This is the account of 11-year-old Madeleine’s CISV Village summer experience in Bastad, Sweden. For those who don’t know, Children’s International Summer Villages (CISV) is an independent, non-profit, non-political volunteer organization that sponsors multi-cultural summer camps and exchanges in 59 countries for ages 11 through 18. CISV has been around since 1951 as a way to bring together young people from different countries and cultures, to promote an appreciation of cultural differences and to prevent the development of prejudices.
On July 1st, I went away for a month as a junior ambassador for a peace-making program called CISV, which stands for Children’s International Summer Villages.
The program was held on the coast of Sweden this year. I joined together with thirty-one other 11-year-olds from Germany, Israel, Brazil, India, Jordan, Sweden, Philippines, and the USA to become friends and understand each other’s cultures. Four of us from the Washington, DC chapter of CISV and a leader represented the USA delegation. I found this experience to be really exciting and life-changing.
Dear Journal: July 1st-2nd
It’s 5:30 PM and everyone’s said their goodbyes. Now we’re on the plane to Sweden. I can’t believe that I’m leaving the USA for a month! I’ve never been away from home for that long.
10pm : Our flight was delayed for 2 hours, so we got off to a late start. People are turning off their lights to go to sleep, but not me! I’m way too excited to sleep!
6am: The flight was delayed so much that we missed our next flight! Now we’re stuck in a German airport’s cafÃ© joint drinking soda. The next plane to CopenhÃ¤gen is in 4 hours. Yikes!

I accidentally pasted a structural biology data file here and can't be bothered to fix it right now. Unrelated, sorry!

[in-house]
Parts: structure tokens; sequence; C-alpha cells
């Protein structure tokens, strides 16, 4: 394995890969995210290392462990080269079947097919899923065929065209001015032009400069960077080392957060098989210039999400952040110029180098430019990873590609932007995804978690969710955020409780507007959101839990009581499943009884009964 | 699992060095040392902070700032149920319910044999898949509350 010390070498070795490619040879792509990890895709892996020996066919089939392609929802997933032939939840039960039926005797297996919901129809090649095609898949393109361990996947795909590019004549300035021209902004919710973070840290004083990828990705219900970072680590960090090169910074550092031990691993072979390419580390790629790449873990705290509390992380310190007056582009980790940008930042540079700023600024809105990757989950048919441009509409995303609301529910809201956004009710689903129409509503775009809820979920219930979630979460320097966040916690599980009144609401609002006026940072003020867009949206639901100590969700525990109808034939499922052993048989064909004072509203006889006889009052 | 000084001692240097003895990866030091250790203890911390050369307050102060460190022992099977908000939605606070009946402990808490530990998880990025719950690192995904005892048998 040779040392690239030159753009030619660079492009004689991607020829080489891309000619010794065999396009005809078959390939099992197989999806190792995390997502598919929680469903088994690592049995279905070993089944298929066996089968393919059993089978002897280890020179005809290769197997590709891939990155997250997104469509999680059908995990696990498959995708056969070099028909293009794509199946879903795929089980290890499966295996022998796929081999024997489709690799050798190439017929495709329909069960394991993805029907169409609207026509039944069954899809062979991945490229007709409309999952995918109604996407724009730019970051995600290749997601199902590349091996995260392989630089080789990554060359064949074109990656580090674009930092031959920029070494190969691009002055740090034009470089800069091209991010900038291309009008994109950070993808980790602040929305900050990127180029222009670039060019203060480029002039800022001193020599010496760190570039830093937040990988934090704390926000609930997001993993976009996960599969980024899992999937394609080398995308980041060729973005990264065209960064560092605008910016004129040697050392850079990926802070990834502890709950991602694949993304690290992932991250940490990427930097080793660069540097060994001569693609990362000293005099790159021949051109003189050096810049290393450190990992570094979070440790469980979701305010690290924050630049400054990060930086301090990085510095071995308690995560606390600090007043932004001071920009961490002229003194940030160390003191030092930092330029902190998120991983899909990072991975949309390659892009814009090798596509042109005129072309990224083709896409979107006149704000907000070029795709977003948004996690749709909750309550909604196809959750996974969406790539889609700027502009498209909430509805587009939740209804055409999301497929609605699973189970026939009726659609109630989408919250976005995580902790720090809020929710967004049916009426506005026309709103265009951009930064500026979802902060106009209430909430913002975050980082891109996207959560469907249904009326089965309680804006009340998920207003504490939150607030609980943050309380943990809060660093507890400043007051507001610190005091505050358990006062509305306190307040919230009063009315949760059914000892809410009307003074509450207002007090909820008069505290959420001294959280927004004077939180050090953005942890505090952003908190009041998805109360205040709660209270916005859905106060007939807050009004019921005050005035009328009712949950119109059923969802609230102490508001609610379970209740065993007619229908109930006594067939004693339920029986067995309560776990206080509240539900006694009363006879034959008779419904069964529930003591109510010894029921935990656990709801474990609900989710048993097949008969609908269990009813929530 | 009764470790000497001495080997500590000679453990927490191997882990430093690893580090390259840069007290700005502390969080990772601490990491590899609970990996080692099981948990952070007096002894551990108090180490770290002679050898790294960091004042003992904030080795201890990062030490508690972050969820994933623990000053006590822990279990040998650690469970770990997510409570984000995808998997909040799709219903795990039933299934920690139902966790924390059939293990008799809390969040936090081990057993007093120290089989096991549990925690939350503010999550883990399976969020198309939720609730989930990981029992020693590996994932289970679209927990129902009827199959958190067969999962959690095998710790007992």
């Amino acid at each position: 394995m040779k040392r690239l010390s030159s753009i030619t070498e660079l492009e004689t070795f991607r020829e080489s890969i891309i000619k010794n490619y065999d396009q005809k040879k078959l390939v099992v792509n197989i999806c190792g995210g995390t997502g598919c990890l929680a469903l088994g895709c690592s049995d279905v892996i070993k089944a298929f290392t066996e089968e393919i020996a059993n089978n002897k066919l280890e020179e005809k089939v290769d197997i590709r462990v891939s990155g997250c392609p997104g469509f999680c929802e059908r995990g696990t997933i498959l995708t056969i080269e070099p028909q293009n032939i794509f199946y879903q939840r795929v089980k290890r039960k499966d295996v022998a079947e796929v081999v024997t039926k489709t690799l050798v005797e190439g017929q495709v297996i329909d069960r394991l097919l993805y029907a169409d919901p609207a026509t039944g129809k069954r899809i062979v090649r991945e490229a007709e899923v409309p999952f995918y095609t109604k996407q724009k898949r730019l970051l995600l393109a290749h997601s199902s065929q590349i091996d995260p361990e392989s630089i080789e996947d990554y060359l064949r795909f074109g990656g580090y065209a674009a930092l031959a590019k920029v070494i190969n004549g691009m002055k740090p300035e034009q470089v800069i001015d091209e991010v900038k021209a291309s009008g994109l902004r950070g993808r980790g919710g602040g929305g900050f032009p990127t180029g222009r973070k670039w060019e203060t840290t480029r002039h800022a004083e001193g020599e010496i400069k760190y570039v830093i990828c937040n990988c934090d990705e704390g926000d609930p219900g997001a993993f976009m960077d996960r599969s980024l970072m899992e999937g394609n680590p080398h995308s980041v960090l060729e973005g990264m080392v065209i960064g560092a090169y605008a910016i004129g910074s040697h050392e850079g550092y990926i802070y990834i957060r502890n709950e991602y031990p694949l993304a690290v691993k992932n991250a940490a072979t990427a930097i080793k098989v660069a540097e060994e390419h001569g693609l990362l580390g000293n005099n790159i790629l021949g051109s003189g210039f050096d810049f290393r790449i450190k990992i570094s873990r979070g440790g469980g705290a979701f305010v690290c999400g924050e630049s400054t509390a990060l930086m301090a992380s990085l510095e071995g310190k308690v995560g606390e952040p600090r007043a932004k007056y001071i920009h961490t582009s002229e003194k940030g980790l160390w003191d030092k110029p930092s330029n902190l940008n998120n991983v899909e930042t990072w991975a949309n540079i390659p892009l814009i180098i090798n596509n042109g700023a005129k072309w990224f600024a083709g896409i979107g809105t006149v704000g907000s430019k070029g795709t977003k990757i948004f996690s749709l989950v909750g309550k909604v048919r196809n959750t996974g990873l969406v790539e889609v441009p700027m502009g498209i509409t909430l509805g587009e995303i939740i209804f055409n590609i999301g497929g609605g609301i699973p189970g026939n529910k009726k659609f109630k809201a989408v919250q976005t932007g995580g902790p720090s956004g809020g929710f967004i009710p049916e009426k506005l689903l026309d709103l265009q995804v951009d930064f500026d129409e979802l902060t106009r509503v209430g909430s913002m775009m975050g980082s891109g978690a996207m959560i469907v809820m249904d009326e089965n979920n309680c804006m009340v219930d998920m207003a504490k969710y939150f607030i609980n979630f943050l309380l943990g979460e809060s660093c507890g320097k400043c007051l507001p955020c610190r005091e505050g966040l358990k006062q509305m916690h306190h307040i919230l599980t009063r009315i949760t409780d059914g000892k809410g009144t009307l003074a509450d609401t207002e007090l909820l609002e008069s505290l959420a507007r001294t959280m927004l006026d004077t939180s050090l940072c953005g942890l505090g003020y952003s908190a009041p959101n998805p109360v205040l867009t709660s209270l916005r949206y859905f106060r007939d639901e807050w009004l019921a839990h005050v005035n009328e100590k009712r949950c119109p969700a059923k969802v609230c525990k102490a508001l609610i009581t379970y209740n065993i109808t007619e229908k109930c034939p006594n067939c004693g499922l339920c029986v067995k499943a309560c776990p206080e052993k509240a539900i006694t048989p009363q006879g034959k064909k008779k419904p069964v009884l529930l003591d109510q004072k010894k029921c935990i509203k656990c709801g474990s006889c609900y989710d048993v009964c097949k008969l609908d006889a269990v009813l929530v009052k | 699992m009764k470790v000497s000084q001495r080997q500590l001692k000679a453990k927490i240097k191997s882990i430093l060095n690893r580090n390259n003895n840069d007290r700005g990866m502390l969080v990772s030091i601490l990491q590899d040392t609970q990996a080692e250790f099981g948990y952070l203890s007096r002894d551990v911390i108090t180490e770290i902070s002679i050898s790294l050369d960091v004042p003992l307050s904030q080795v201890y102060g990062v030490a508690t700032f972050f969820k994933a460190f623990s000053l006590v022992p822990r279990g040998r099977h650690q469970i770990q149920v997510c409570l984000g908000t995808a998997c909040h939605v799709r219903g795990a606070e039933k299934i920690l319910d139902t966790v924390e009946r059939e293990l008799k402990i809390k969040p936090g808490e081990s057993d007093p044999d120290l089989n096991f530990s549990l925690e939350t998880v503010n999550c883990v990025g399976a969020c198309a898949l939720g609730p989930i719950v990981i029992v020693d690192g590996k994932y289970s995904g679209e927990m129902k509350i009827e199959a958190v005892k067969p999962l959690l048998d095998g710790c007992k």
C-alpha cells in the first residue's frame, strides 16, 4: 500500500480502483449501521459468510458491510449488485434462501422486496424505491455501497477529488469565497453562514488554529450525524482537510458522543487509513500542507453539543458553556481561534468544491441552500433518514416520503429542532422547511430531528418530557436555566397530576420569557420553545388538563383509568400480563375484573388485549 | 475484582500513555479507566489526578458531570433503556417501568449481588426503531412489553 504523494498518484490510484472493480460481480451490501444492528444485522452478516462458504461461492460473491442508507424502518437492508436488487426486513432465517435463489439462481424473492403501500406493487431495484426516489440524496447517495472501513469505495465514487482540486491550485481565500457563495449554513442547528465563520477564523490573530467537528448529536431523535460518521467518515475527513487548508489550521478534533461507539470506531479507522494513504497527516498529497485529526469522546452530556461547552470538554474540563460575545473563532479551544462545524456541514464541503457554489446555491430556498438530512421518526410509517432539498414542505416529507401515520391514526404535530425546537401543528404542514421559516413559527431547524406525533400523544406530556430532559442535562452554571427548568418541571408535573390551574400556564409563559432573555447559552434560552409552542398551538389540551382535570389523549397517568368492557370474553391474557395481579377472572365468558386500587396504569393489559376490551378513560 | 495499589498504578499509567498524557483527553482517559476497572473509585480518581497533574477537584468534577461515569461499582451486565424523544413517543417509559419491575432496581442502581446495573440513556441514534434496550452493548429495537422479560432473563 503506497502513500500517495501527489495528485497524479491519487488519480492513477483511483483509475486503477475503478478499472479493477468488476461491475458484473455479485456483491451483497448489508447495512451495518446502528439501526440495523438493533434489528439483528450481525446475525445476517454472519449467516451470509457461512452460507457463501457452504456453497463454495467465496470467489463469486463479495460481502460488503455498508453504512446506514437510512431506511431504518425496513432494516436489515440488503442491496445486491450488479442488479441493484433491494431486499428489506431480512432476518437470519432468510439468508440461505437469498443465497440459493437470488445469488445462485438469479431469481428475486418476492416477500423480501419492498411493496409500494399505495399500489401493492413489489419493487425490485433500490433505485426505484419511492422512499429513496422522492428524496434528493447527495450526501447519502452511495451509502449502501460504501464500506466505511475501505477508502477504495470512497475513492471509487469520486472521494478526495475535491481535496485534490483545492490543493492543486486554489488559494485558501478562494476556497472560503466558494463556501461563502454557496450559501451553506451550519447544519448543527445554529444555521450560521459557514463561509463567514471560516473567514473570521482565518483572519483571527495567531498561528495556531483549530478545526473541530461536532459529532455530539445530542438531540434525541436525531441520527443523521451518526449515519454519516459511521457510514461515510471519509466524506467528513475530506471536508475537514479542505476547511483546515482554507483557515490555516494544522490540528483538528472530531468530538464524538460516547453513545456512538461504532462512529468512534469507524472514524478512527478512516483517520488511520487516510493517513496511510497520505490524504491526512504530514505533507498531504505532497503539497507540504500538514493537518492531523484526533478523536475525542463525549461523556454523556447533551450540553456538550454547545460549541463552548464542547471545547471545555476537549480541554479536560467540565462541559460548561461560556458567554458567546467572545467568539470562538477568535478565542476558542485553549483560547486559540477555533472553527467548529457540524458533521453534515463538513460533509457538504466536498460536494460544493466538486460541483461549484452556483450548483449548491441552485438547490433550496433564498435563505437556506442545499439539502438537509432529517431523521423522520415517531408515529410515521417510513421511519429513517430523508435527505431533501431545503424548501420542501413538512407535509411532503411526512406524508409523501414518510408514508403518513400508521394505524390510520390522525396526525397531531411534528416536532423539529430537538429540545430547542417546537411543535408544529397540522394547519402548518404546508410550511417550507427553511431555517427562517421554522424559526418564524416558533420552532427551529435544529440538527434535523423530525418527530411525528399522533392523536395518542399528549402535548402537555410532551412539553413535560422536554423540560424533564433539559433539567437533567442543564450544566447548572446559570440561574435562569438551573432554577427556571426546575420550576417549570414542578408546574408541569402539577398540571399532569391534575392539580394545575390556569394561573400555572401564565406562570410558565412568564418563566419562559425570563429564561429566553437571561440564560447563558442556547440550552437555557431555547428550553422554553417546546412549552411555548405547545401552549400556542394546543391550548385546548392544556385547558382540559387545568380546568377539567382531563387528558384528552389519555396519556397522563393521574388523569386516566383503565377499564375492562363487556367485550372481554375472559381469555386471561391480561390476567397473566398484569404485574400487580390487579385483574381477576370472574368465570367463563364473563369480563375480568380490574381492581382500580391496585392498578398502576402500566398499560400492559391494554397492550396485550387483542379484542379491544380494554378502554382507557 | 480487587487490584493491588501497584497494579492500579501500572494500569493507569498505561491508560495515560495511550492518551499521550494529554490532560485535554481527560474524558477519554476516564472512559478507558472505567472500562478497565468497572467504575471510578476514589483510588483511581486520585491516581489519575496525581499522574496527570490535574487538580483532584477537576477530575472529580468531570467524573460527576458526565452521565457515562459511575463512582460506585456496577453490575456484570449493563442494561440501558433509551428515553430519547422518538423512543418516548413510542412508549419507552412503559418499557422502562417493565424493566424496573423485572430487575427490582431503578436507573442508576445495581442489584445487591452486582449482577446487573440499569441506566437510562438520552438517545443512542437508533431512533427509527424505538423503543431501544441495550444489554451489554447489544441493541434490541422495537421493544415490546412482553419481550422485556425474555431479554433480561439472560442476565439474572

The first thing that our American delegation did was stay at a host family for the weekend. I found this to be a great way to get to know Sweden and its people.
Dear Journal: July 5th
Our host family has been great so far. I’ve been eating Swedish meatballs and hanging out on their tree-house and trampoline. The lady’s name is Annika, and she has two sons, who are pretty nice to my delegation. Everyone except the younger son speaks English. Well, sooner or later I’ll be leaving this family and heading towards the camp!
When I first arrived at camp, I was nervous that I wouldn’t make friends. That changed after the first day when we began playing nonstop name games (not my favorite part). During these games, I met several girls from Jordan and the Philippines who later became my good friends.
Dear Journal: July 6th
The “camp” is actually an old boarding school! It’s really fancy, with automatic doors and big rooms. The people here are so nice! I know I’m going to love it here.
By the first week, playing crazy games and laughing with all of my new friends became my normal routine. Every night I would stay up late chatting with the girls in my room, then wake up to find that each day was better than the day before. I was eager to participate in games like sports, arts and crafts, and many thinking games such as peace-war-peace.
Dear Journal: July 8th
Today the alarm went off – the fire alarm! Of course, it was a fake. They just showed us what to do if that ever happened for real.
Dear Journal: July 12th
Today we got a treat. We got to sleep in, then we watched Finding Nemo for Activity 1! The best part – NO LEADERS WERE AWAKE! It was really awesome.
Dear Journal: July 16th
We went on a field trip today to a Swedish zoo and saw some animals. I even got to pet a moose! There were birds, fish, reptiles, wolves, elk, llamas, and more! I bought my brother, Jamie, a stuffed moose as a gift.
Some of my favorite games were trust games. There were other games that involved cultures, like making your own culture/world in some part of the camp and having other cultures come and visit your world. We also played a lot of sports and did many “energizers”, which are songs or chants to wake us up, in many different languages.